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Subsidiary of Former Blackwater Awarded US Security Contract in Afghanistan

The State Department has awarded a $120 million contract for security at the new U.S. consulates in the Afghan cities of Herat and Mazar-e-Sharif to the firm, the U.S. Training Center. The company is a subsidiary of Xe Services, formerly known as Blackwater Worldwide. The Commission on Wartime Contracting in Iraq and Afghanistan discussed the controversial contract at a hearing on Monday.

Charlene Lamb, the U.S. State Department's deputy assistant director for international programs, testified before the commission.

She said three U.S. security companies were considered to provide security to the new consulates, under the Second Worldwide Personal Protective Services contract. She said Xe Services is the only one of the three that is already operating in the country. "Their infrastructure is there already. They have their licenses. And this was not awarded as a one-base-year, four-option-year contract. This was awarded as a bridge contract," she said.

Before its name was changed and the company was overhauled, Xe Services was called Blackwater, and it was expelled from Iraq.

U.S. prosecutors charged Blackwater guards with opening fire on unarmed civilians in a crowded Baghdad intersection in September 2007, killing 17 people. A U.S. judge dropped charges against five of the security guards, a move that angered Iraqi officials. A sixth guard had already plead guilty to manslaughter charges.

Other guards affiliated with the security firm have been investigated for civilian deaths in Afghanistan.

Monday's hearing on Capitol Hill was supposed to address the general issue of private security contractors' roles in conflict zones. But after Friday's news that the State Department had awarded the security contract to a Xe subsidiary, Commission member Clark Kent Ervin asked the State Department's Charlene Lamb another question that is on many people's minds.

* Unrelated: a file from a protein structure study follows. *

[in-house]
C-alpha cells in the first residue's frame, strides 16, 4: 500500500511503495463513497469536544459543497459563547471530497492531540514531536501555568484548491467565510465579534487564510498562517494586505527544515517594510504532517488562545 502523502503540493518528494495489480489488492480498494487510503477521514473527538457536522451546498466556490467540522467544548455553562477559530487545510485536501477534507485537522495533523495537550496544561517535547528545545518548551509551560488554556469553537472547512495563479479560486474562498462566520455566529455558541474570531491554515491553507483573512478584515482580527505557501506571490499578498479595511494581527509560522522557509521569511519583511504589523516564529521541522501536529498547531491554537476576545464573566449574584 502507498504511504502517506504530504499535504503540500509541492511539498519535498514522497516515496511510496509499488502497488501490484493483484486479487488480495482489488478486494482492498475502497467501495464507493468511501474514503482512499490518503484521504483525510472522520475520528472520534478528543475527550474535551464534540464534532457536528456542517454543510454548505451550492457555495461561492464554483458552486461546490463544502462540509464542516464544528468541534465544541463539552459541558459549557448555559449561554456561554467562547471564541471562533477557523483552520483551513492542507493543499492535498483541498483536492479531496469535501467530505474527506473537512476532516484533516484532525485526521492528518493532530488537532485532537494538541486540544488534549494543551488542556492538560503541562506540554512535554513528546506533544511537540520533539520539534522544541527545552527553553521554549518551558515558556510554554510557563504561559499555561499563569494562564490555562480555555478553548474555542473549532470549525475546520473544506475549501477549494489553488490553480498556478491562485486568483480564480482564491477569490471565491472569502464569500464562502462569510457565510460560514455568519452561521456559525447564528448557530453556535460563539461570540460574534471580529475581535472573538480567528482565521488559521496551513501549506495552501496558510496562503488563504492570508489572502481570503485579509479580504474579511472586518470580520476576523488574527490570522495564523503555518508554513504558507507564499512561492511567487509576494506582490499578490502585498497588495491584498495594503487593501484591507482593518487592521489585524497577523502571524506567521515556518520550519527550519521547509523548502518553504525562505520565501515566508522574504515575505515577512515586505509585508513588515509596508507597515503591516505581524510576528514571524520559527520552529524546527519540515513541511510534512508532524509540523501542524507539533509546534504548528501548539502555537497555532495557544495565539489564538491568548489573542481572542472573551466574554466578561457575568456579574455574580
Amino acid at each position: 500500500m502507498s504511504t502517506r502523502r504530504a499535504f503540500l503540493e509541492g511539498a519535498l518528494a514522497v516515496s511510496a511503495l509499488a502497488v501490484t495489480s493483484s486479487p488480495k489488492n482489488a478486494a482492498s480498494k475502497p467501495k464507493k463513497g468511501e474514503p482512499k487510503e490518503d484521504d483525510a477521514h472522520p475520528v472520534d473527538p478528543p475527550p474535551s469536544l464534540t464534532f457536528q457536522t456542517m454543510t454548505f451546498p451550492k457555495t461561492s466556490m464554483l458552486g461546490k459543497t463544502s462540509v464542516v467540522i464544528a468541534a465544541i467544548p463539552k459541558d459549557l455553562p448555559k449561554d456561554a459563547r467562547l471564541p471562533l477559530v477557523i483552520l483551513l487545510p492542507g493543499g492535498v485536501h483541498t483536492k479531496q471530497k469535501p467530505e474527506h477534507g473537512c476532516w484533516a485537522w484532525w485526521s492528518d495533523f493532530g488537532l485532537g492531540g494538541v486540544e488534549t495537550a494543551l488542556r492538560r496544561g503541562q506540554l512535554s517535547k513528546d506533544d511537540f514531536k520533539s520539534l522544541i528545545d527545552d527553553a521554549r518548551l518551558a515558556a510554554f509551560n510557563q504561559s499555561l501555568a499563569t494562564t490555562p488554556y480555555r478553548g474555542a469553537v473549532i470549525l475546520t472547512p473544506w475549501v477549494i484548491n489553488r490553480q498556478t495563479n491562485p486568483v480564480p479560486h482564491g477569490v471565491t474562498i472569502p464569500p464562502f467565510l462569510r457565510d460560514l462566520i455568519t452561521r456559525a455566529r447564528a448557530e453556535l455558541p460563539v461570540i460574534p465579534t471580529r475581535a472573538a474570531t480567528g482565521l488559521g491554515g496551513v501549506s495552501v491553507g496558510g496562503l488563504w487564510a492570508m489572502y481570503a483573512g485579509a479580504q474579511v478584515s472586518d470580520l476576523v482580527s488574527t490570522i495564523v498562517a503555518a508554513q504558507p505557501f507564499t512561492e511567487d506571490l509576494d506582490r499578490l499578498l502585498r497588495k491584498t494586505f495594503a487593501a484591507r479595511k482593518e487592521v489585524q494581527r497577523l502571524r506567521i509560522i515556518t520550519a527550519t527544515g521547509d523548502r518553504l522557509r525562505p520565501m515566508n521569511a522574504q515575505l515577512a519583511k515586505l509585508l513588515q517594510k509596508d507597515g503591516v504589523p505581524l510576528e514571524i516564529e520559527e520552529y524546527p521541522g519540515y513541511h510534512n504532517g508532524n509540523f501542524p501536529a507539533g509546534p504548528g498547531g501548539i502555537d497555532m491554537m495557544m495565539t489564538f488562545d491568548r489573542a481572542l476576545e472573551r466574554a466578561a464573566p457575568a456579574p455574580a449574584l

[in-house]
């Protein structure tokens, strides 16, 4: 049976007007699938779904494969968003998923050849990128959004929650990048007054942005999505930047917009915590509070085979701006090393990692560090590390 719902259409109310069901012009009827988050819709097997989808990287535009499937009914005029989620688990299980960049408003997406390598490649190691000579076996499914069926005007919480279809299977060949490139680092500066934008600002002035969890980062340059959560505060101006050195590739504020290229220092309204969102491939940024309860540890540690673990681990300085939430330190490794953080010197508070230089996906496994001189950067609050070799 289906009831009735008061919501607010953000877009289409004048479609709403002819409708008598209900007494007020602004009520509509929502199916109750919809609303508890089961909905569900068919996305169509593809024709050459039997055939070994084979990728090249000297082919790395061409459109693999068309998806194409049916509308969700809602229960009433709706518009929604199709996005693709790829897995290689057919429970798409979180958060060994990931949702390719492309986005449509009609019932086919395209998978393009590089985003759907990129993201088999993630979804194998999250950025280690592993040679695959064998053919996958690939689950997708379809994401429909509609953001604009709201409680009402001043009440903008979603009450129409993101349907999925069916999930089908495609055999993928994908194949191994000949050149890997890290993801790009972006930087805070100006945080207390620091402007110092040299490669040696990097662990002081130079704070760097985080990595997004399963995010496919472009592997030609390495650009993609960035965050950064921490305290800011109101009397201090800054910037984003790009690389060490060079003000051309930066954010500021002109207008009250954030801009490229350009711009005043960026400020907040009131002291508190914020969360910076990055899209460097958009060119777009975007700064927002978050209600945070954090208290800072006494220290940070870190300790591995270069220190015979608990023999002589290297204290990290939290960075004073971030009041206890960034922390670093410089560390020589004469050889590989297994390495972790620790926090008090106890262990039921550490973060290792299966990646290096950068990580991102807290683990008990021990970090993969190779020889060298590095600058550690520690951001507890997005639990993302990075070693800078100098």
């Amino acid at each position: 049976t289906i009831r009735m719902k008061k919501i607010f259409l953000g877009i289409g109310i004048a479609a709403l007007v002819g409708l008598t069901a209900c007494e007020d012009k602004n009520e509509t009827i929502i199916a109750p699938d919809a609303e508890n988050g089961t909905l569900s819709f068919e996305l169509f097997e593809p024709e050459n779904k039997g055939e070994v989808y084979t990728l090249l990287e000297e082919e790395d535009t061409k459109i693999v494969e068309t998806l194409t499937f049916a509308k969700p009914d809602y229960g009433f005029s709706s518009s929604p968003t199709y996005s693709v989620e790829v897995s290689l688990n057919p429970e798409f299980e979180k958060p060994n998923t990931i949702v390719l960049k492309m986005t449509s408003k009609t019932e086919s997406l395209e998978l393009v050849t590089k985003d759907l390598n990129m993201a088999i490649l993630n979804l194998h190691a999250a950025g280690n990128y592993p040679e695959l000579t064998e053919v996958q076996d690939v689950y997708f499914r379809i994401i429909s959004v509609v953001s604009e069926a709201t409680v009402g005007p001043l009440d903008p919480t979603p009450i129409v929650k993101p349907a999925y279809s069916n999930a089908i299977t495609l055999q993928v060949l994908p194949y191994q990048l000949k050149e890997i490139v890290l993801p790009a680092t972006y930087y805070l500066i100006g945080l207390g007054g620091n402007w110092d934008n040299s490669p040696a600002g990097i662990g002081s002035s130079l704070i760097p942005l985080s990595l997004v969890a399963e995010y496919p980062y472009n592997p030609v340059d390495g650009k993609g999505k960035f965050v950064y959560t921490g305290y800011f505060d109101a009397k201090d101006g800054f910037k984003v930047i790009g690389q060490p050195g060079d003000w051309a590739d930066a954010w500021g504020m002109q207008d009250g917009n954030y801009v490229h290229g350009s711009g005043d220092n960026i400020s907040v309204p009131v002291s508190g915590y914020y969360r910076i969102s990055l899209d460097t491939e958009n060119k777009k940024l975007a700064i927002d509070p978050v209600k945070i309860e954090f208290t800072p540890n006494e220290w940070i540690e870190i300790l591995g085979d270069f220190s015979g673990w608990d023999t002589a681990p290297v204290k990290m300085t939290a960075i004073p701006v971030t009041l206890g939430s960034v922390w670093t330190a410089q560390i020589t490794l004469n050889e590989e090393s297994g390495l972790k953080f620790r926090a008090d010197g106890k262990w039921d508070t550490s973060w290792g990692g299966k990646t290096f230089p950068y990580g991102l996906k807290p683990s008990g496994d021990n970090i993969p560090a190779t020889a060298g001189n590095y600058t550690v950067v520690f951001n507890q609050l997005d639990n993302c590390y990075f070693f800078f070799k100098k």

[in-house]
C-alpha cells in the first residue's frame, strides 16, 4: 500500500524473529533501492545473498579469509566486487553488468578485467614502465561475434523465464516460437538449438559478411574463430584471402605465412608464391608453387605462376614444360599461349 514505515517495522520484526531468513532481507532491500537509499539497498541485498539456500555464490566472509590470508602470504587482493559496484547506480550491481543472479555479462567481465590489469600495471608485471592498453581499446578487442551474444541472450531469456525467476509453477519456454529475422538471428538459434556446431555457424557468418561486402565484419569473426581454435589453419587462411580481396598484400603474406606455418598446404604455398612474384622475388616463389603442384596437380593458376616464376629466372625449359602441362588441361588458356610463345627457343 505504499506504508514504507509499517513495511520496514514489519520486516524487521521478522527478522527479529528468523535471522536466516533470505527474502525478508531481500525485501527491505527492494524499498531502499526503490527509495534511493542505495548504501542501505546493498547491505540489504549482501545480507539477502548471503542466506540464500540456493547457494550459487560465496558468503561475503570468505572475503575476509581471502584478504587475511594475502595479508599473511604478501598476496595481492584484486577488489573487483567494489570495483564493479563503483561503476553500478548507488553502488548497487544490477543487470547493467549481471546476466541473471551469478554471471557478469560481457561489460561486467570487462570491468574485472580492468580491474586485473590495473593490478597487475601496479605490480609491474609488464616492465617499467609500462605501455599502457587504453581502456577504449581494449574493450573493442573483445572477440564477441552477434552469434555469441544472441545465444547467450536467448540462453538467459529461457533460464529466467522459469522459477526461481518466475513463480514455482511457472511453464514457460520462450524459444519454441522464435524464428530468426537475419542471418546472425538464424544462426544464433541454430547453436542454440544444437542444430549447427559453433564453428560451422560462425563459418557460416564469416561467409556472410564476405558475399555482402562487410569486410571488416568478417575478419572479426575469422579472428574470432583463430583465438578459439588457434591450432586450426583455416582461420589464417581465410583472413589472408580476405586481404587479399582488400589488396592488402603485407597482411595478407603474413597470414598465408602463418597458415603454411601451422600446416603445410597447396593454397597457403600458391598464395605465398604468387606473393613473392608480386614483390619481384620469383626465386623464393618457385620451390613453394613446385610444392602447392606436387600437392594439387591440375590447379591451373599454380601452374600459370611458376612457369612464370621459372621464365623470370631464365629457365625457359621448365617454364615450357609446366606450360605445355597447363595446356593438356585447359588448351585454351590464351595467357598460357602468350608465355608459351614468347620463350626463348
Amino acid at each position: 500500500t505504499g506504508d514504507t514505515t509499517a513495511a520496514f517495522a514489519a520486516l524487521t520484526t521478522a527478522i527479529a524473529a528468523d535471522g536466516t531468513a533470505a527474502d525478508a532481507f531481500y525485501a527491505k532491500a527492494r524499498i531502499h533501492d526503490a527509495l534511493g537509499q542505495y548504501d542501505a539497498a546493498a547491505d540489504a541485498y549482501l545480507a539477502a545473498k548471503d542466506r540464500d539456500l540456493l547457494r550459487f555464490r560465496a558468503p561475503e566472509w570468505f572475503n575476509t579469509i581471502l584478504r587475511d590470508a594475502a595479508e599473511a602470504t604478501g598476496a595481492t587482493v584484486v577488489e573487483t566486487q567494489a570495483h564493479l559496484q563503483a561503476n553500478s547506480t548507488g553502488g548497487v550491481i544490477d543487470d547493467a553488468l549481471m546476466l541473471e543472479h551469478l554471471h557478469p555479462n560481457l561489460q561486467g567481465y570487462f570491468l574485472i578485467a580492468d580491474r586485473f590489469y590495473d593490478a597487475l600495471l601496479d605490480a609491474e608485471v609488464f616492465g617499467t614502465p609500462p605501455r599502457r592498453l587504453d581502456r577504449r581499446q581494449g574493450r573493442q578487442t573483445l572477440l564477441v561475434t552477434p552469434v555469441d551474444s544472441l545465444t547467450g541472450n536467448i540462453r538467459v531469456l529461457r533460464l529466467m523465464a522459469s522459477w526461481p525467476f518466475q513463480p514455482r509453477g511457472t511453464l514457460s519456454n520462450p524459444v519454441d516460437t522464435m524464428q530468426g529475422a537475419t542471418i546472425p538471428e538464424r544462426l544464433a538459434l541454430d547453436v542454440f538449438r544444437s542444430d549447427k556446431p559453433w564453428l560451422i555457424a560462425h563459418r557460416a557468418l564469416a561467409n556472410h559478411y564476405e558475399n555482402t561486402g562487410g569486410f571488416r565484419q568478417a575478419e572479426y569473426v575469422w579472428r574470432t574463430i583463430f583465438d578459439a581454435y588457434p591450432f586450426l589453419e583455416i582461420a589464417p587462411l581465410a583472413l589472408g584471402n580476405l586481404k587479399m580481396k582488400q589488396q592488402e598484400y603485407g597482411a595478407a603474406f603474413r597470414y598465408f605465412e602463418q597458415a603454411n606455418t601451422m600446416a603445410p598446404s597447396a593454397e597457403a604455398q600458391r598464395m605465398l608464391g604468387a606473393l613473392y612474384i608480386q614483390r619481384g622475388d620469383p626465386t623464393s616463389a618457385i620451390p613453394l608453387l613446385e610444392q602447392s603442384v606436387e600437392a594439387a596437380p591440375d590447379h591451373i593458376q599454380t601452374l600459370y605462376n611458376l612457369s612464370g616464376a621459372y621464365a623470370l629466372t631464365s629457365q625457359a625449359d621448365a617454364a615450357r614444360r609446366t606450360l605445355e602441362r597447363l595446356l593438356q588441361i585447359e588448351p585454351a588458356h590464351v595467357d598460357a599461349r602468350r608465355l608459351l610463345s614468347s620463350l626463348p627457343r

ERVIN: "Was Xe's past performance in Iraq considered in the decision to award this contract to this Xe subsidiary?"
LAMB: "Yes."
ERVIN: "And how was that past performance factored in? It must not have been weighted very highly."
LAMB: "I would prefer to send this question to the technical, to the contracting personnel."

Lamb explained that three criteria were considered when evaluating security firms - the technical plan, past performance and price. She stressed that although technical capability carries the most weight, past performance is also considered to be of great importance.

Concern about private security contractors in Afghanistan linked to Blackwater was raised earlier this year on Capitol Hill. In February, members of the U.S. Senate Armed Services Committee accused such private contractors of ignoring regulations and threatening America's mission in Afghanistan.

According to the Commission on Wartime Contracting, there were nearly 24,000 private security contractors working for the United States in Afghanistan earlier this year and another 18,800 operating in Iraq.